NNUH steps up security
The Norfolk and Norwich University Hospital NHS Trust is leading the way in a new strategic and professional approach to improving security in the NHS, including tackling violence against NHS staff and the theft of property.
Working with the police, the Trust, which runs the Norfolk and Norwich University and Cromer hospitals, the new Local Security Management Specialist (LSMS), will investigate security breaches and implement new systems to help protect the NHS. They will illustrate to staff and patients the importance of a secure NHS.
During a five-week intensive training programme at the NHS Security Management Service (NHS SMS) Training Centre in Reading and Coventry, NNUH security chief Bill Dye received professional training in both technical skills and the ethical framework needed to use those skills properly. This included areas such as investigative interviewing skills and a background in the law.
The Foundation Level professional qualification of 'Security Management Specialist' will shortly be followed by related Advanced and Degree Levels.
Every LSMS is supported by a NHS SMS developed Security Management Manual. The manual sets out the role of the LSMS and the new strategic approach to NHS security and gives advice on handling specific security breaches. It also includes examples of practical security measures. These include:
- Tackling violence and abuse against NHS staff
- Appropriate use of technology, e.g. CCTV and radio communications, and training for all security personnel to be able to use it effectively
- Effective alarm systems such as movement sensors and personal attack buttons
- NHS frontline staff trained in conflict resolution (see Notes to Editors for details);
NNUH Head of Security Management, Bill Dye said: “We are determined to keep our hospitals safe and secure for patients and staff. Over the years too many people have got away unpunished for their crimes against the NHS, especially those who attack our staff. This new profession means I have the skills to investigate and take the appropriate legal action against those who abuse the health service. The NHS should be a safe place to work and be treated, not for anti-social and criminal activity.”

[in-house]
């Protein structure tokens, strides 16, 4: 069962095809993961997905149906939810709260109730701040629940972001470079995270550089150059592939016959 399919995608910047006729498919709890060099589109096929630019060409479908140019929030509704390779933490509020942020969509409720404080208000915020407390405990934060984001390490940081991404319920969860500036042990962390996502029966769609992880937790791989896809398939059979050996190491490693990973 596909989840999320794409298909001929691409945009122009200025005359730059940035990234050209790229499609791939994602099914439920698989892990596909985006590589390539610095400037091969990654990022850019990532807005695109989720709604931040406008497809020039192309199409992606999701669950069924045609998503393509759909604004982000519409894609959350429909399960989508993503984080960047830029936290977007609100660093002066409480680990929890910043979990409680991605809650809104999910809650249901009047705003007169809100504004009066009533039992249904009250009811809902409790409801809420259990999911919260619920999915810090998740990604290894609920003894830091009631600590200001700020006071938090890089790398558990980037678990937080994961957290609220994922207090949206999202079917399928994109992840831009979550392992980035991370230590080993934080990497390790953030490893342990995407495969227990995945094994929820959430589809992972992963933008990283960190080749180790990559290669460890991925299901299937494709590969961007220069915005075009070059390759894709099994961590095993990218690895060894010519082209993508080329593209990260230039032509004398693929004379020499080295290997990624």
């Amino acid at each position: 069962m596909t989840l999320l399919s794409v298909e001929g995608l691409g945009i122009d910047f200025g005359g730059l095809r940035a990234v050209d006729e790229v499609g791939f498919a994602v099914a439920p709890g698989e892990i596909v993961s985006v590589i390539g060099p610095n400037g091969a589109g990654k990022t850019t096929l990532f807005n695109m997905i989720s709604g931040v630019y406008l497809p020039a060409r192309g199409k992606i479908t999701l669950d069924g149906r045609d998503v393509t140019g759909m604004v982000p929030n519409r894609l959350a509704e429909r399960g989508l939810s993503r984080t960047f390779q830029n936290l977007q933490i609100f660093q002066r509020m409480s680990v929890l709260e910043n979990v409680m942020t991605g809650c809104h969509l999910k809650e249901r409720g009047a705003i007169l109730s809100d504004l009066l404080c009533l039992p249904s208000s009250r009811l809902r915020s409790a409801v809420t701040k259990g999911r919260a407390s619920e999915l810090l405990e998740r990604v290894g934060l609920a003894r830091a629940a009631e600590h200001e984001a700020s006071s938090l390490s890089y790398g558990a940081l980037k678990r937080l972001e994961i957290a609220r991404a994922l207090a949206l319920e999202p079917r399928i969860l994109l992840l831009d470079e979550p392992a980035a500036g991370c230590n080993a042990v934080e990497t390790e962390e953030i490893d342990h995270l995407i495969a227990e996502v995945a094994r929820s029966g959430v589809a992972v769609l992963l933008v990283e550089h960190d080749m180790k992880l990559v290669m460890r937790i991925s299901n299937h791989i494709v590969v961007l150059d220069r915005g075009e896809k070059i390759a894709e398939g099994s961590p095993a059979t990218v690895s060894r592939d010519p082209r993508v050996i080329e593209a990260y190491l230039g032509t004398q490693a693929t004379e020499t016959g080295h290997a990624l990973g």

Alex Nagle, Director of Security Management, at the NHS SMS said: “This new security profession is a first for the public sector. The NHS is leading the way in ensuring proper protection for people, property and assets.
“Those who believe the NHS is an easy target for crime are in for a shock. My message to those who think the NHS is a soft touch is this – we will not tolerate crime and we now have the means to punish you.”
Notes to Editors
1. In 2002/03 there were 116,000 incidents of abuse in the NHS (verbal and physical). The NHS SMS took responsibility for work to tackle this problem in December 2003 and began introducing proper definitions of violence and reporting system. The Norfolk and Norwich University Hospital NHS Trust saw, between March 2004 and April 2005, 168 incidents of verbal abuse and 163 cases of physical violence.
2. On 2 March 2005 Secretary of State announced the completion of trials of a device to help protect those who work in the community. Using mobile phone technology the device helps these workers raise an alarm if they feel threatened or are attacked. It allows them to covertly record threats of violence or abuse, which may later be used in evidence. It can also be used in emergencies to locate the whereabouts of the member of staff concerned.
3. On 20 January 2004, Norman Hutchins, 53, who in June 2004 became the first person ever to receive a NHS-wide Anti-Social Behaviour Order, was imprisoned for three years for harassing NHS staff and obtaining gowns and surgical masks by deception. He was sentenced on 6 counts of deception, 1 count of affray and 1 count of possession of a bladed article (this count involves Mr. Hutchins threatening a NHS security guard with a knife).
4. The NHS SMS began a national syllabus for conflict resolution training for all NHS frontline staff in April 2004. The Training gives staff the skills to recognise and defuse potentially violent situations. Separate syllabuses for those working in mental health and learning disabilities are being developed by a CFSMS-led group. They will also consider the issue of physical intervention techniques.
5. State-of-the-art NHS SMS training centres in Reading and Coventry train NHS staff in conflict resolution and the new LSMS.
6. The NHS Legal Protection Unit was set up in December 2003 to ensure that legal action is taken against anyone who assaults NHS staff or any other serious breach of security;
7. The NHS SMS Legal Protection Unit’s first ever private criminal prosecution reached court in September 2004. The assailant assaulted a Community Nurse from Burnley. The prosecution was jointly funded by the NHS SMS and the Burnley and Rossendale PCT. A trial is due to start in July 2005.